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people are going to tell everyone else. and i am sure more books will be sold as a result of this. i think everyone is going to prop it somehow. >> the the of course, in part, this is great giveaway is a commercial exercise. that is why he will not find any austen or dickens. they are out of copyright. the publishers want to promote books to which they own exclusive rights. they are hoping readers will come back for more of the same. the projects aim is to encourage a passion for books, but is there a strategy built around personal recommendation? >> suddenly everybody is talking about them. your recommendation is important. it makes you feel more social. it makes people feel more included. our hope is the books that are
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distributed it to people who are not already reading. >> and that, according to a nationwide survey, is over one- third of the uk population. if the world book night -- just a portion of them, it will be a success. >> just before we leave you, this just in, the egyptian environment minister announced 3 chart -- sharks have been hunted down and captured. there is confusion about this though. the head of the egyptian died in ministry said the hunt is going on because one of the sharks did not match photos taken by the divers. this is highly unusual, for the sharks to attack humans, particularly close to shore. only nine such attacks have been recorded worldwide. also just in -- japan and the united states have signed the biggest ever joint military drill on the korean peninsula.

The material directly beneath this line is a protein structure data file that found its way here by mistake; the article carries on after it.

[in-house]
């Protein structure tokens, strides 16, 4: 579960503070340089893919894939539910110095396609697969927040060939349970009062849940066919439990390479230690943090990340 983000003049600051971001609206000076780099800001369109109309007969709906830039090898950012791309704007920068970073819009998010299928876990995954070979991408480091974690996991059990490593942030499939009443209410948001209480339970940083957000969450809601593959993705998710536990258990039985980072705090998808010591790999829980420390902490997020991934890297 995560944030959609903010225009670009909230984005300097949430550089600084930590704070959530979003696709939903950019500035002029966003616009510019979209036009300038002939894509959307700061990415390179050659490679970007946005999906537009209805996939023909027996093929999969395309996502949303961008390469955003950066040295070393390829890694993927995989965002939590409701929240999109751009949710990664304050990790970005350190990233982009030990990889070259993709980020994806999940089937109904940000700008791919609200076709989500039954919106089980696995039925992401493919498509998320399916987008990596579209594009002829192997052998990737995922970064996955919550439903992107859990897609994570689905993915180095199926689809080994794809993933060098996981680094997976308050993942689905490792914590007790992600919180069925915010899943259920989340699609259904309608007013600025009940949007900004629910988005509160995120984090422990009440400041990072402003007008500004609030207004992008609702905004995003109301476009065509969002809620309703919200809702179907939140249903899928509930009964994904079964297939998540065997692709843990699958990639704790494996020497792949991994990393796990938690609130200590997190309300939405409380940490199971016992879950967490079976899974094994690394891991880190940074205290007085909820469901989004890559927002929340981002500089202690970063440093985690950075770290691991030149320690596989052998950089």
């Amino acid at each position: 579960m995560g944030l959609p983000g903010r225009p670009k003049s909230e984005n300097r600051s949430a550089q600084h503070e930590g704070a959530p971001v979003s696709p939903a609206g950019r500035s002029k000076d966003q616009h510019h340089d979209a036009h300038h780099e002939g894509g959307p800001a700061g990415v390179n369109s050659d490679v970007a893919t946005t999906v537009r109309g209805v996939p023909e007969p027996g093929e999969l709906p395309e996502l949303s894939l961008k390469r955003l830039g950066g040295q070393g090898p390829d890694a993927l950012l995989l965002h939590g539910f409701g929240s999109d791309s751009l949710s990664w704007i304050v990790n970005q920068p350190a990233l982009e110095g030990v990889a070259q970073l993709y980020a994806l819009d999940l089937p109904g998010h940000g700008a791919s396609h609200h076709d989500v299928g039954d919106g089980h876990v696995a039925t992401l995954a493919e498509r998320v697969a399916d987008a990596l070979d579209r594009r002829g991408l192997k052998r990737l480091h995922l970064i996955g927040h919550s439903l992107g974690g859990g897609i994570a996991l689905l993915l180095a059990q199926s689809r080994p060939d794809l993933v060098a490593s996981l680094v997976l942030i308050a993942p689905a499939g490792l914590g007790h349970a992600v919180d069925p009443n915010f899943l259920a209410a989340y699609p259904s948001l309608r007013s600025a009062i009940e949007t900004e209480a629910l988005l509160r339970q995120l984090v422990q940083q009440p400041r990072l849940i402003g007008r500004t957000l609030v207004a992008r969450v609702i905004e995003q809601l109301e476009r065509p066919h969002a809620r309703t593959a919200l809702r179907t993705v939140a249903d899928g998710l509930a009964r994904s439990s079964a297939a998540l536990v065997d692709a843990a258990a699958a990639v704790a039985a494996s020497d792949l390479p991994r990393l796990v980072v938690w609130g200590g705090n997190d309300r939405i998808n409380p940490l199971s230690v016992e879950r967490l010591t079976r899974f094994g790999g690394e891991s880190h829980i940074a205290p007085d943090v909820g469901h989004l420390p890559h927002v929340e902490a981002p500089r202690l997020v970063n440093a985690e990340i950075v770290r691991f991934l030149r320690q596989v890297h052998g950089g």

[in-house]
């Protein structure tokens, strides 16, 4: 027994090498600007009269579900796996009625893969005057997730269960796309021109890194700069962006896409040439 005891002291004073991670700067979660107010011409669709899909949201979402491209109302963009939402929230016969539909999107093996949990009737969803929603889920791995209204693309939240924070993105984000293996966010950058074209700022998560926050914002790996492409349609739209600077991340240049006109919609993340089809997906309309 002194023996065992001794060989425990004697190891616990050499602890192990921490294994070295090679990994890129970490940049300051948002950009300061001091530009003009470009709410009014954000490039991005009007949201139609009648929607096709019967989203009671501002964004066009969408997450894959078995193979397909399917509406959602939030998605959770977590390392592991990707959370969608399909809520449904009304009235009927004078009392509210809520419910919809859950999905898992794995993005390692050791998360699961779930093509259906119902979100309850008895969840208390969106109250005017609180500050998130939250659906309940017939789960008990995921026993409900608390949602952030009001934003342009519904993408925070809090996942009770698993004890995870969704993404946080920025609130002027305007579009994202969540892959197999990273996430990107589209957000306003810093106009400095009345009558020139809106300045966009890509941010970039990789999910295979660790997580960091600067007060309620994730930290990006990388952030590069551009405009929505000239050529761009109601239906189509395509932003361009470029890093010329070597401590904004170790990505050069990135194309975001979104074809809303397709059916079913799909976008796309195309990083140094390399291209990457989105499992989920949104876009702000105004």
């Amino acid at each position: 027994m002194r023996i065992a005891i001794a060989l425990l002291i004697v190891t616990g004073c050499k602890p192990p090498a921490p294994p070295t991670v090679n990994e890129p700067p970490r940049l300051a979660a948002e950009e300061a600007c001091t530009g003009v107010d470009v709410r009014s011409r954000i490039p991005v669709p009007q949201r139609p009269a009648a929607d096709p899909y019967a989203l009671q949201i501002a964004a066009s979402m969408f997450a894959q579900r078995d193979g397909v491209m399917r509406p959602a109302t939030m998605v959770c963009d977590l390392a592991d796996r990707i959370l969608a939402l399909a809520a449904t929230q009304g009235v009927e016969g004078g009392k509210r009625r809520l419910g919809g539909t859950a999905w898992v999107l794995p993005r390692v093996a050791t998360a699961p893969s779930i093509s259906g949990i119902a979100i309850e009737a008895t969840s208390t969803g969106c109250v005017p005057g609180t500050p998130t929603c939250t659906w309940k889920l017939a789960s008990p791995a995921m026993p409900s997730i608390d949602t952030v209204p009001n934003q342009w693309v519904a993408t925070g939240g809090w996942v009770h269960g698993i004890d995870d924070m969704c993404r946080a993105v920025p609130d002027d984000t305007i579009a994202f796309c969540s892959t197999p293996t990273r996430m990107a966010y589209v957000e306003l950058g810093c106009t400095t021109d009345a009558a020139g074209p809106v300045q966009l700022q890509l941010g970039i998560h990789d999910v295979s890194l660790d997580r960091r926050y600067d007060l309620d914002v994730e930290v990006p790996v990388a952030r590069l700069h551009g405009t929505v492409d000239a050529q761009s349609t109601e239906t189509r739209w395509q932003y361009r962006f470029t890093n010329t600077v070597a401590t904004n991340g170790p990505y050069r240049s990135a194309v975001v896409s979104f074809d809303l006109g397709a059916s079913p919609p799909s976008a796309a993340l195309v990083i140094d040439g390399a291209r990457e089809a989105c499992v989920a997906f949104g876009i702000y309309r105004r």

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much more on that on facebook and twitter. thank you. >> hello and welcome. >> see the news unfold, get the top stories from around the globe and click to play video reports. go to to experience the in-depth, expert reporting of "bbc world news" online. >> funding was made possible by the freeman foundation of new york, stowe, vermont, and honolulu. newman's own foundation. the john d. and catherine t. macarthur foundation. and union bank. >> union bank offers unique --
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has put its global expertise to work for a wide range of companies. what can we do for you? >> there is one stage that is the met and carnegie hall. >> o, that this too, too solid flesh -- >> it is the kennedy center. >> check, one, two. >> and a club in austin. >> it is closer than any seat in the house, no matter where you call home. >> the top of the world, and i'm there, i'm home. >> pbs -- the great american stage that fits in every living room. your support of pbs brings the arts home. >> "bbc world news" was presented by kcet, los angeles. presented by kcet, los angeles.